I read this story in the workshop and loved it, and now I’m falling in love with the fairyland you’ve created with your vivid imagery again! All the details described in the beautiful descriptions; I can see the leaves, stones, grasses, and other elements in the characters’ world. I love how brave Mirabelle was, and how she persevered to her belief, coaxing Tattingay to evolve in his own belief to follow her.
Page Craw says
Thank you, Kitty, for your continued interest in my story. There’s a chance, one day, I may expand it with other chapters. I appreciate your enthusiasm for it. -Page
Page, let me know when you expand it. I would love to read about this.
Rashmi Menon says
I love the imagery you painted. It’s beautiful and renders hope to the reader. Well done!
Page Craw says
I appreciate your kind words, Rashmi. I will look for your story. Thank you. -Page
Thomas J Delasho says
I can visualize the scene and have a glimpse of the characters in the story. I would like more background on Tattingay. Looking forward to the future adventure of Mirabelle and Tattingay. You are gifted.
Page Craw says
Many thanks, Tom. Tattingay’s birth was the unexpected late pregnancy of Couple Pleasance. His maman’s name was Félicite and his daron’s name was Joyeux. The annals place the Couple Pleasance in the valley of Tween Hills, early in the time of change.
Laura Taylor says
This is a lovely story – and you should write sequels to their adventures. Your imagery is stellar. I loved reading this and I think my grandson would too!
Page Craw says
So many thanks, Laura. Your “The Talisman” considerably impressed. I appreciate your following me to this final place.
Claude Bornel says
This is a beautiful piece about faith, hesitation, learning how to trust, and finally throwing yourself into the unknown. Beautiful, beautiful, beautiful!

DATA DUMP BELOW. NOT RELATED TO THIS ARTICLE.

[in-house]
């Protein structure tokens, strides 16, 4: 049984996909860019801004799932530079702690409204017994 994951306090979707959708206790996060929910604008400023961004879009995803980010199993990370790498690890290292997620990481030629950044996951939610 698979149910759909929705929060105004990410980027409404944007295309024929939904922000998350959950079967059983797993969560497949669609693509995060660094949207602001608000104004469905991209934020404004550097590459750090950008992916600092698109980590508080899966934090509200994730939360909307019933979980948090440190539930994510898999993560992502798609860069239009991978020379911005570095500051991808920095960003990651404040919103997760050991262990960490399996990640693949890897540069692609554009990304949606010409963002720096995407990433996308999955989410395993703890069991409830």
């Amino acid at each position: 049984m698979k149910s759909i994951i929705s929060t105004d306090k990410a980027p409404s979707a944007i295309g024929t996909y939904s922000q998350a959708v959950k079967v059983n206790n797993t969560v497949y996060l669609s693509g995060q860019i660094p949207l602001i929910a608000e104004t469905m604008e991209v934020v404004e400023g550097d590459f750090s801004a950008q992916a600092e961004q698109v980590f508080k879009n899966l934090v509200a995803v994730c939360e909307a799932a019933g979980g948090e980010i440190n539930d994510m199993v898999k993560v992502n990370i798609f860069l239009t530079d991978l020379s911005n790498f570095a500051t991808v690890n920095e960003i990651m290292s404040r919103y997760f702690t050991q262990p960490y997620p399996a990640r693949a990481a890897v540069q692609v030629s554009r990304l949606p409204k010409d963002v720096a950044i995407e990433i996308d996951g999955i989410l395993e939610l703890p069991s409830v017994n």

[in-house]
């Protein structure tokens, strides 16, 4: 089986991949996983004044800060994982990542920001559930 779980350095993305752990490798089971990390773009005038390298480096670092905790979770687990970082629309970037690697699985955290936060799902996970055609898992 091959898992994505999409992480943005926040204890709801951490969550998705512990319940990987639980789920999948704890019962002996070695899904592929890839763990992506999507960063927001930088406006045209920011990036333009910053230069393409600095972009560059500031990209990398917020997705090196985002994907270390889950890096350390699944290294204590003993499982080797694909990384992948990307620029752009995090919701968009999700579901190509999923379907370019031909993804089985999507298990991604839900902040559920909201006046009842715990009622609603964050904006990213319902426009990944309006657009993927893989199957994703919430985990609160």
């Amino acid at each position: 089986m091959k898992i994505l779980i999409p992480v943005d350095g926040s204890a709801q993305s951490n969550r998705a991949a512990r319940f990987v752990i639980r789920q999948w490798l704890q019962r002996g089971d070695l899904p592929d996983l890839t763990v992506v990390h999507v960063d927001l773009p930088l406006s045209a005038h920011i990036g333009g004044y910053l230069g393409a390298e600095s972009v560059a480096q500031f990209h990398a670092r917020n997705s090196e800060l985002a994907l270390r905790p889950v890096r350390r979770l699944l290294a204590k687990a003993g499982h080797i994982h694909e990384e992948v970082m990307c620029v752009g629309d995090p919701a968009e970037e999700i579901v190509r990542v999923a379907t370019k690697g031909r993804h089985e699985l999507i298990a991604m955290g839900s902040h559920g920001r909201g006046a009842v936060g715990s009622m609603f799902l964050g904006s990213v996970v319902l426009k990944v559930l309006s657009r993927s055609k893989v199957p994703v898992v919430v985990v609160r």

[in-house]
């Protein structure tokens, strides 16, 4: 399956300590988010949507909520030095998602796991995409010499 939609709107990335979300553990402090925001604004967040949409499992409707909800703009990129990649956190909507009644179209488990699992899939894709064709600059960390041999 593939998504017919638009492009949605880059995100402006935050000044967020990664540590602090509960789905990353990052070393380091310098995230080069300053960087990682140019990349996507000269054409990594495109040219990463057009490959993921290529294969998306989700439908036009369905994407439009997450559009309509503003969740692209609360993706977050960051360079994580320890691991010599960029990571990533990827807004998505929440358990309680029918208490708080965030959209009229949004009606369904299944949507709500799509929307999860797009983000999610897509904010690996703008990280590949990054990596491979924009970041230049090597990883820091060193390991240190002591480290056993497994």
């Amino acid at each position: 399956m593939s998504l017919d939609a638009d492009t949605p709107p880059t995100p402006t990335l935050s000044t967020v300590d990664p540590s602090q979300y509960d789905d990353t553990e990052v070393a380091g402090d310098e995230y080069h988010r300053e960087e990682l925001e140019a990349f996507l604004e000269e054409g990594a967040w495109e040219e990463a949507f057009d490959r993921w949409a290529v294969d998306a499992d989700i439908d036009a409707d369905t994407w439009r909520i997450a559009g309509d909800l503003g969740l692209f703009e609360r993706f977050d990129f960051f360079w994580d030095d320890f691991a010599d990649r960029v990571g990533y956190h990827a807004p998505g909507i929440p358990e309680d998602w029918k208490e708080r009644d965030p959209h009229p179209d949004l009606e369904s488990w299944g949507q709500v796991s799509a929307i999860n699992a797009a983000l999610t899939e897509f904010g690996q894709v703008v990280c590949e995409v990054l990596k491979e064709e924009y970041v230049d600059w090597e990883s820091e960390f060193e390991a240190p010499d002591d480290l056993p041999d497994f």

Because of your story, have now in mind a song from Peter Dodge called “Going whichever the wind blow.” I think it has the same vibe, the same desire of wanting to let go, but still holding on. For me, your story lives in this tension and it communicated with me.
Thank you for sharing.
God bless you.
Page Craw says
I don’t know Peter Dodge’s song. Maybe I can find it on U Tube. It seems to come so close to my story’s theme.
You honor me with the glowing evaluation of my piece. I became charmed by these little creatures as I told their story. It sounds funny, but the story almost wrote itself. I would wish for that ease more often, but alas, unlikely.
Thank you for the blessing which I return to you. We need God more in these days.
Sincere wishes for you. -Page
Karen Crawford says
This is a lovely story full of wonder and hope. Just beautiful.
Page Craw says
I appreciate your encouraging words. Thank you, Karen, for your time in reading my story. In this time of COVID, it is hard to be uplifted. We need to capture the wind!